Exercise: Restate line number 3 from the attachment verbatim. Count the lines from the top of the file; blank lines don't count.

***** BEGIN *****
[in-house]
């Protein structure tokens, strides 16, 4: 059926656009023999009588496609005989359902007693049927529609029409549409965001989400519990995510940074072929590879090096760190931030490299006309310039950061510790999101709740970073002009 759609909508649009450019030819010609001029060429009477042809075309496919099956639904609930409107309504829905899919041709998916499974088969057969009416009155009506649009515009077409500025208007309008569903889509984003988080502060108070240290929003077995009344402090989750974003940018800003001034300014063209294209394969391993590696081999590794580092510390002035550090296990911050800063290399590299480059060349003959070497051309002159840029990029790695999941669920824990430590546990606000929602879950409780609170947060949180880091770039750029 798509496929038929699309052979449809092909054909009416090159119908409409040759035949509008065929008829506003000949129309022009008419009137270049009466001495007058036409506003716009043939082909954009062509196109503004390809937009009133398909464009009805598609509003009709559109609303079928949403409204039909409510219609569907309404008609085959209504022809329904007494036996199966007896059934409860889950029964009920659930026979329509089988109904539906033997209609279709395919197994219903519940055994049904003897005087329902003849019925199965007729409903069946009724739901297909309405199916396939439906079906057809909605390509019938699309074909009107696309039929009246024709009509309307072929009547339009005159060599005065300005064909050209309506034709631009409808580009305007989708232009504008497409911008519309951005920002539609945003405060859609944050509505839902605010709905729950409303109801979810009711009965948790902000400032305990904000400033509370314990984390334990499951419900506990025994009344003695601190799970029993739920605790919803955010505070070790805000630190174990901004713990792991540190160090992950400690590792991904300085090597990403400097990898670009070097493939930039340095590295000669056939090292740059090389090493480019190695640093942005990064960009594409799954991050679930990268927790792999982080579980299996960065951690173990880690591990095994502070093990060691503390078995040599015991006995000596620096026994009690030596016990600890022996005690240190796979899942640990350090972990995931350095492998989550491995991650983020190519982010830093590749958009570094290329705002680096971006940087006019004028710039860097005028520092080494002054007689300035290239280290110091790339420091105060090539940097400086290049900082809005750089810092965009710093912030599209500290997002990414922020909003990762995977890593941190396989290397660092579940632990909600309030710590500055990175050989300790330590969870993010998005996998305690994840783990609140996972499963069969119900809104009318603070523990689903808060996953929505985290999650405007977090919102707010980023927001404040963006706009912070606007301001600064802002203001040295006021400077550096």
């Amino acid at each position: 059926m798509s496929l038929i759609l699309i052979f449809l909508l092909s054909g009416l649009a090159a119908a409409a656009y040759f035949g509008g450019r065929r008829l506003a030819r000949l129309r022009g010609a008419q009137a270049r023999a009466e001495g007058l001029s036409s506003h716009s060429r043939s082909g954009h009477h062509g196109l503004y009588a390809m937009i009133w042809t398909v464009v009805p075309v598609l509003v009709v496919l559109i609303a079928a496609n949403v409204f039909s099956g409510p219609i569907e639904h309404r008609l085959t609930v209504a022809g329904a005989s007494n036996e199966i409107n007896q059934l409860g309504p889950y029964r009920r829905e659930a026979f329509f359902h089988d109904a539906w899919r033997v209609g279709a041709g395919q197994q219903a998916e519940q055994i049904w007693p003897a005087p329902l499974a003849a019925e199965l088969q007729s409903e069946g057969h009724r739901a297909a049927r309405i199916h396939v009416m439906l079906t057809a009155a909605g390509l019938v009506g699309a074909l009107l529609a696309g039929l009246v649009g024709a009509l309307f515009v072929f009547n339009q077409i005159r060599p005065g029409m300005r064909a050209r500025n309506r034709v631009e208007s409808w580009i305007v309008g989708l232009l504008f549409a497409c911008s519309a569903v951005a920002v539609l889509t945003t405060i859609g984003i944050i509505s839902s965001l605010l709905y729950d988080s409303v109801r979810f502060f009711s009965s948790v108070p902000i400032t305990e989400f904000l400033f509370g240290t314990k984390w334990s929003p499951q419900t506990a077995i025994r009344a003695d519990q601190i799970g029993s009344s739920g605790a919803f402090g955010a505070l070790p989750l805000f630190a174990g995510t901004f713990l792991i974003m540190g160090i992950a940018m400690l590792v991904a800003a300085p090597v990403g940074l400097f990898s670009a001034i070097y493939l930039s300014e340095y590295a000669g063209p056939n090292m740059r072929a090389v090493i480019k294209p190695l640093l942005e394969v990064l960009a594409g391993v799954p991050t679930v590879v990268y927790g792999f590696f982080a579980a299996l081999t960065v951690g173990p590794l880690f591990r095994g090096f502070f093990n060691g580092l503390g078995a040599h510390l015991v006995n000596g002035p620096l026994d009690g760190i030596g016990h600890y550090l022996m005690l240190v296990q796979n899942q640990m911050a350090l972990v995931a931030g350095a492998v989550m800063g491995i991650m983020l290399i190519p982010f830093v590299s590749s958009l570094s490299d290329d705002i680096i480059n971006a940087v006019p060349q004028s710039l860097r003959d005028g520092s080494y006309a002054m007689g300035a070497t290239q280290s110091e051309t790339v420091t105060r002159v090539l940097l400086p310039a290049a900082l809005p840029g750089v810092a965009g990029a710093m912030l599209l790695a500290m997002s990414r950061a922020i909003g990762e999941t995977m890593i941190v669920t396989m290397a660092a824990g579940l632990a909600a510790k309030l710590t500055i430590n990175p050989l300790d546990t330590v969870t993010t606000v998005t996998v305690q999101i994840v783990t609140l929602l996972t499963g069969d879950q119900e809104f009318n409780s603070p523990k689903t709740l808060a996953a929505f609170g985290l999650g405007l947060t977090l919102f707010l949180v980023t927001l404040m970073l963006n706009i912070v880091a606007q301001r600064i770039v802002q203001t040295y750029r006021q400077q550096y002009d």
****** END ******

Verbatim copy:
């Amino acid at each position: 059926m798509s496929l038929i759609l699309i052979f449809l909508l092909s054909g009416l649009a090159a119908a409409a656009y040759f035949g509008g450019r065929r008829l506003a030819r000949l129309r022009g010609a008419q009137a270049r023999a009466e001495g007058l001029s036409s506003h716009s060429r043939s082909g954009h009477h062509g196109l503004y009588a390809m937009i009133w042809t398909v464009v009805p075309v598609l509003v009709v496919l559109i609303a079928a496609n949403v409204f039909s099956g409510p219609i569907e639904h309404r008609l085959t609930v209504a022809g329904a005989s007494n036996e199966i409107n007896q059934l409860g309504p889950y029964r009920r829905e659930a026979f329509f359902h089988d109904a539906w899919r033997v209609g279709a041709g395919q197994q219903a998916e519940q055994i049904w007693p003897a005087p329902l499974a003849a019925e199965l088969q007729s409903e069946g057969h009724r739901a297909a049927r309405i199916h396939v009416m439906l079906t057809a009155a909605g390509l019938v009506g699309a074909l009107l529609a696309g039929l009246v649009g024709a009509l309307f515009v072929f009547n339009q077409i005159r060599p005065g029409m300005r064909a050209r500025n309506r034709v631009e208007s409808w580009i305007v309008g989708l232009l504008f549409a497409c911008s519309a569903v951005a920002v539609l889509t945003t405060i859609g984003i944050i509505s839902s965001l605010l709905y729950d988080s409303v109801r979810f502060f009711s009965s948790v108070p902000i400032t305990e989400f904000l400033f509370g240290t314990k984390w334990s929003p499951q419900t506990a077995i025994r009344a003695d519990q601190i799970g029993s009344s739920g605790a919803f402090g955010a505070l070790p989750l805000f630190a174990g995510t901004f713990l792991i974003m540190g160090i992950a940018m400690l590792v991904a800003a300085p090597v990403g940074l400097f990898s670009a001034i070097y493939l930039s300014e340095y590295a000669g063209p056939n090292m740059r072929a090389v090493i480019k294209p190695l640093l942005e394969v990064l960009a594409g391993v799954p991050t679930v590879v990268y927790g792999f590696f982080a579980a299996l081999t960065v951690g173990p590794l880690f591990r095994g090096f502070f093990n060691g580092l503390g078995a040599h510390l015991v006995n000596g002035p620096l026994d009690g760190i030596g016990h600890y550090l022996m005690l240190v296990q796979n899942q640990m911050a350090l972990v995931a931030g350095a492998v989550m800063g491995i991650m983020l290399i190519p982010f830093v590299s590749s958009l570094s490299d290329d705002i680096i480059n971006a940087v006019p060349q004028s710039l860097r003959d005028g520092s080494y006309a002054m007689g300035a070497t290239q280290s110091e051309t790339v420091t105060r002159v090539l940097l400086p310039a290049a900082l809005p840029g750089v810092a965009g990029a710093m912030l599209l790695a500290m997002s990414r950061a922020i909003g990762e999941t995977m890593i941190v669920t396989m290397a660092a824990g579940l632990a909600a510790k309030l710590t500055i430590n990175p050989l300790d546990t330590v969870t993010t606000v998005t996998v305690q999101i994840v783990t609140l929602l996972t499963g069969d879950q119900e809104f009318n409780s603070p523990k689903t709740l808060a996953a929505f609170g985290l999650g405007l947060t977090l919102f707010l949180v980023t927001l404040m970073l963006n706009i912070v880091a606007q301001r600064i770039v802002q203001t040295y750029r006021q400077q550096y002009d």